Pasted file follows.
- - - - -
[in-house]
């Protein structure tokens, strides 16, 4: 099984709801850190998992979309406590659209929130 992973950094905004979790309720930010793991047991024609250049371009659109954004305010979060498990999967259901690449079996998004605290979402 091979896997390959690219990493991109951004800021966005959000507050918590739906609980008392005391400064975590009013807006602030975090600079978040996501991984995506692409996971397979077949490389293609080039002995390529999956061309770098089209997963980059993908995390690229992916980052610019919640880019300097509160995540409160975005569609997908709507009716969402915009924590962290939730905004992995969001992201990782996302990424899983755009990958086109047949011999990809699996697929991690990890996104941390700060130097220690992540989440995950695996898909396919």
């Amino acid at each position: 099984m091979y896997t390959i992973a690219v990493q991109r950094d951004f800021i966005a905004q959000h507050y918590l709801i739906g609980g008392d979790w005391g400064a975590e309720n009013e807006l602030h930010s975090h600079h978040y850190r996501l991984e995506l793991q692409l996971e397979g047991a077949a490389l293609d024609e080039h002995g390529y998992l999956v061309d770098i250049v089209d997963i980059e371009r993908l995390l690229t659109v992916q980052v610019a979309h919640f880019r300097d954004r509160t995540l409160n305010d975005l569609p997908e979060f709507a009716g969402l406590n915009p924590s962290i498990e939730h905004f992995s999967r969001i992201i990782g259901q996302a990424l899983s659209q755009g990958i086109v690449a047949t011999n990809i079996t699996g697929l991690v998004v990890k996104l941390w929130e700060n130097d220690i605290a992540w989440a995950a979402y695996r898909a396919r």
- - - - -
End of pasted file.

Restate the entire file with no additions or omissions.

[in-house]
């Protein structure tokens, strides 16, 4: 099984709801850190998992979309406590659209929130 992973950094905004979790309720930010793991047991024609250049371009659109954004305010979060498990999967259901690449079996998004605290979402 091979896997390959690219990493991109951004800021966005959000507050918590739906609980008392005391400064975590009013807006602030975090600079978040996501991984995506692409996971397979077949490389293609080039002995390529999956061309770098089209997963980059993908995390690229992916980052610019919640880019300097509160995540409160975005569609997908709507009716969402915009924590962290939730905004992995969001992201990782996302990424899983755009990958086109047949011999990809699996697929991690990890996104941390700060130097220690992540989440995950695996898909396919």
């Amino acid at each position: 099984m091979y896997t390959i992973a690219v990493q991109r950094d951004f800021i966005a905004q959000h507050y918590l709801i739906g609980g008392d979790w005391g400064a975590e309720n009013e807006l602030h930010s975090h600079h978040y850190r996501l991984e995506l793991q692409l996971e397979g047991a077949a490389l293609d024609e080039h002995g390529y998992l999956v061309d770098i250049v089209d997963i980059e371009r993908l995390l690229t659109v992916q980052v610019a979309h919640f880019r300097d954004r509160t995540l409160n305010d975005l569609p997908e979060f709507a009716g969402l406590n915009p924590s962290i498990e939730h905004f992995s999967r969001i992201i990782g259901q996302a990424l899983s659209q755009g990958i086109v690449a047949t011999n990809i079996t699996g697929l991690v998004v990890k996104l941390w929130e700060n130097d220690i605290a992540w989440a995950a979402y695996r898909a396919r």